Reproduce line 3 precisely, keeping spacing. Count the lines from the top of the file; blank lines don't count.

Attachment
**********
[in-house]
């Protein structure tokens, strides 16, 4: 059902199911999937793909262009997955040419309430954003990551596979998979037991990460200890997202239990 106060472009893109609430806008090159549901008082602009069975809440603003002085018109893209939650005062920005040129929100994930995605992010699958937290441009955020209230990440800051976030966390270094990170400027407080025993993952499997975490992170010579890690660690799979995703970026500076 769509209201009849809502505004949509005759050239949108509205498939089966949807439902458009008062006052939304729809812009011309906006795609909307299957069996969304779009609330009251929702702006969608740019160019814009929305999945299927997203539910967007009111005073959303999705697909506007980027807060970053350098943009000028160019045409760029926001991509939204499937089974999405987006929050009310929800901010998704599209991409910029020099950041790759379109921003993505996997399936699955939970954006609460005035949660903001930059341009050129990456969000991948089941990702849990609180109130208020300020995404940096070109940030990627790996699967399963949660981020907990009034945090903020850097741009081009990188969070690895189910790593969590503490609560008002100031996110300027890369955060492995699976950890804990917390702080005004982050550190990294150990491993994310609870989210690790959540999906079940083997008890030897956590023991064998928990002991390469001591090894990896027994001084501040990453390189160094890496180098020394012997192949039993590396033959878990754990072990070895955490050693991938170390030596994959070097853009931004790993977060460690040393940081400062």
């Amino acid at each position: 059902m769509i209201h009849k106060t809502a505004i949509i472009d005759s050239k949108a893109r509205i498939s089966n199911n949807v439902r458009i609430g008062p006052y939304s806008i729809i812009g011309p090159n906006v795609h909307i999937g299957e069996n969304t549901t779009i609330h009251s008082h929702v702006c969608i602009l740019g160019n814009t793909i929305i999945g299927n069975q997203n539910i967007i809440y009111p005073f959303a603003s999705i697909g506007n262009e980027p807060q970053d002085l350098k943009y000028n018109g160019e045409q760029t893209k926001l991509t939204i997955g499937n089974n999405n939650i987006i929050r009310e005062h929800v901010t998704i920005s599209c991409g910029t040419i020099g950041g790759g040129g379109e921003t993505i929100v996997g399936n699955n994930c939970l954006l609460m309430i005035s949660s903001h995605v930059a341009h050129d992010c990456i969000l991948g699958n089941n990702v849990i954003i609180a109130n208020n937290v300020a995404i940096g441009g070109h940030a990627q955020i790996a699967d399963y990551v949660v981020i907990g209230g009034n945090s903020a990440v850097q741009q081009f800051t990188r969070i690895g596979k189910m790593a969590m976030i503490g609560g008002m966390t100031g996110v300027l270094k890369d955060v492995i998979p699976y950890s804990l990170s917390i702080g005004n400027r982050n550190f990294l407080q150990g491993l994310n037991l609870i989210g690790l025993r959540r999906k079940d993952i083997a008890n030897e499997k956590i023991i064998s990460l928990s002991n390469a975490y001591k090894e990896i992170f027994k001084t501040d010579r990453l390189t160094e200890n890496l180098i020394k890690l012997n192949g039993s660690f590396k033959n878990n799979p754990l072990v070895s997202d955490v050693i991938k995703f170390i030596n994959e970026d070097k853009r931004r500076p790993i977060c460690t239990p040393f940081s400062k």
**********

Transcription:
């Amino acid at each position: 059902m769509i209201h009849k106060t809502a505004i949509i472009d005759s050239k949108a893109r509205i498939s089966n199911n949807v439902r458009i609430g008062p006052y939304s806008i729809i812009g011309p090159n906006v795609h909307i999937g299957e069996n969304t549901t779009i609330h009251s008082h929702v702006c969608i602009l740019g160019n814009t793909i929305i999945g299927n069975q997203n539910i967007i809440y009111p005073f959303a603003s999705i697909g506007n262009e980027p807060q970053d002085l350098k943009y000028n018109g160019e045409q760029t893209k926001l991509t939204i997955g499937n089974n999405n939650i987006i929050r009310e005062h929800v901010t998704i920005s599209c991409g910029t040419i020099g950041g790759g040129g379109e921003t993505i929100v996997g399936n699955n994930c939970l954006l609460m309430i005035s949660s903001h995605v930059a341009h050129d992010c990456i969000l991948g699958n089941n990702v849990i954003i609180a109130n208020n937290v300020a995404i940096g441009g070109h940030a990627q955020i790996a699967d399963y990551v949660v981020i907990g209230g009034n945090s903020a990440v850097q741009q081009f800051t990188r969070i690895g596979k189910m790593a969590m976030i503490g609560g008002m966390t100031g996110v300027l270094k890369d955060v492995i998979p699976y950890s804990l990170s917390i702080g005004n400027r982050n550190f990294l407080q150990g491993l994310n037991l609870i989210g690790l025993r959540r999906k079940d993952i083997a008890n030897e499997k956590i023991i064998s990460l928990s002991n390469a975490y001591k090894e990896i992170f027994k001084t501040d010579r990453l390189t160094e200890n890496l180098i020394k890690l012997n192949g039993s660690f590396k033959n878990n799979p754990l072990v070895s997202d955490v050693i991938k995703f170390i030596n994959e970026d070097k853009r931004r500076p790993i977060c460690t239990p040393f940081s400062k």